ERV install complete

Today Dee’s Electric completed the install of our Energy Recovery Ventilator (ERV). They installed two boost timer switches, one in the kitchen and one in the bathroom. This allows us to run the ventilator on high for a set period of time, while showering or cooking. There’s also a main dial switch that controls the speed of the fan, ranging from off to high.

Part of the commissioning process involves adjusting the airflow at each register to ensure the proper amount of air is being supplied and removed from each space. This also balances the system to ensure the same amount of air is introduced and removed from the house, so there is no pressurization or depressurization of the house.

They did this by first measuring the actual airflow at each register, then comparing that with the required airflow at that register. The required airflow at each register was determined by our energy consultants. The measuring is a bit like the blower door test, except the fan is the ventilator itself. The device measures airflow at the register in cubic feet per minute (CFM).

Since each register is a different distance from the ventilator with a different number of turns and elbows, it requires a little math and a few iterations of adjustments to get everything working as designed. Each vent outlet has an adjustable mechanism to control the amount of air flowing through that register.

After all was complete I ran the ventilator at different speeds and walked around the house to see what the noise levels were like. I could feel no vibration from the unit at all in the house. When the unit was running on the low setting I could barely hear the air movement. The air movement was very noticeable running on high, like in a house with a central air conditioned system. Medium speed was somewhere in between.

In practice, we will be running the unit continuously on low whenever the windows and doors are closed, and on high only for short periods of time when we’re cooking or showering.

That completes the installation of our mechanical systems. Next is finishing the electrical and plumbing. Tomorrow we’re taking a trip down to Ikea to buy our kitchen. And if the humidity in the house levels off tomorrow, we may get to start installing the wood floor this weekend.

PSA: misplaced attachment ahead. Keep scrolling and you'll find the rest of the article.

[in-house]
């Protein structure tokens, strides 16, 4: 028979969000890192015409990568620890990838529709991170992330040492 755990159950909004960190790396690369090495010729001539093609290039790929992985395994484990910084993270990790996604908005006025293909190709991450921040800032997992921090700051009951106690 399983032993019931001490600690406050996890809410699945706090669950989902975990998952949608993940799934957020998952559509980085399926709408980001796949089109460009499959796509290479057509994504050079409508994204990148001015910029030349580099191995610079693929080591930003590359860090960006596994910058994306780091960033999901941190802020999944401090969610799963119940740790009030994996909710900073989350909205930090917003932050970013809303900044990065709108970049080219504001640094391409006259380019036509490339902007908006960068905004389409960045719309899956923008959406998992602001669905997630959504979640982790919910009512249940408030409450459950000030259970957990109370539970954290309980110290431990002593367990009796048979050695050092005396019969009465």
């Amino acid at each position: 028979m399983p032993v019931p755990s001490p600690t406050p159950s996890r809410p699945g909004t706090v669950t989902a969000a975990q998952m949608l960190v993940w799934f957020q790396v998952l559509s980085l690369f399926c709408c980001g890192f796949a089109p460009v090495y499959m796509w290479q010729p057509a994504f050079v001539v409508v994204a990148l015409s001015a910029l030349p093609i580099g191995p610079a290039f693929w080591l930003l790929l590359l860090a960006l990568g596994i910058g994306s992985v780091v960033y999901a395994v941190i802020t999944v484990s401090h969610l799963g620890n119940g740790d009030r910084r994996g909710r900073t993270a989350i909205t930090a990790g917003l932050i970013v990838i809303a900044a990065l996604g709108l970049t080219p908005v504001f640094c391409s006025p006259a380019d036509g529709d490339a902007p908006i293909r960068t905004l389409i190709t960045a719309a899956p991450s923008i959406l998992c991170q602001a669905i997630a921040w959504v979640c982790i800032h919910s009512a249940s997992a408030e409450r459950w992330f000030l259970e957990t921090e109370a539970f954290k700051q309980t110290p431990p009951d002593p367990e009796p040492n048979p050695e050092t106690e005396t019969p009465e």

3 Responses to “ERV install complete”


  1. 1 Mary 20-November-2011 at 8:35 am

    Hi, Thanks for posting a follow-up on your ERV. It is good to hear details like this to really get a feel for what it will be like, installed and operating.

    In your post, you commented about the “proper amount of air is being supplied and removed from each space.” I want to make sure I understand, in your system, do you have a fresh air supply in the bedroom AND a stale air exhaust (“return”)? Or are the supply and return registers in different rooms?

    I understood them to be generally (not your situation in particular) in different rooms, like a fresh air supply in bedrooms and living space and the stale air exhaust from the bathrooms and kitchen area. I got this understanding from reviewing install guides for a few ERVs, but maybe they provided over simplified diagrams in those guides and my understanding is off on this. Just wondering, because if EACH room is to have a balanced supply and exhaust, that would be a lot more duct work.

    Well, don’t know if my Q makes any sense….
    Your house is looking great you must be so excited about getting close to moving in!

    Thanks,
    Mary

    • 2 Larry 20-November-2011 at 9:02 am

      Hi Mary. You are correct, it’s not each room. Maybe I should have said each zone. For instance, you could think of the upstairs and downstairs as two zones. We supply and remove the same amount of air upstairs as we do downstairs. Our energy guys tried to balance them so we didn’t have a lot of air rushing up and down the stairs. The bedrooms on the second floor supply a bit more then the closets can return, the excess is returned in the bathroom. Same on the first floor. The supply air in the Study, Living and dining areas are balanced by the returns in the Kitchen and Pantry areas. Hope that makes more sense.

      And yes, we’re excited to be close to the finish, but it still seems like a lot of work before we’re done.

      Thanks for your question.

      Larry


  1. 1 Appliances « Up Hill House Trackback on 1-December-2011 at 1:04 pm

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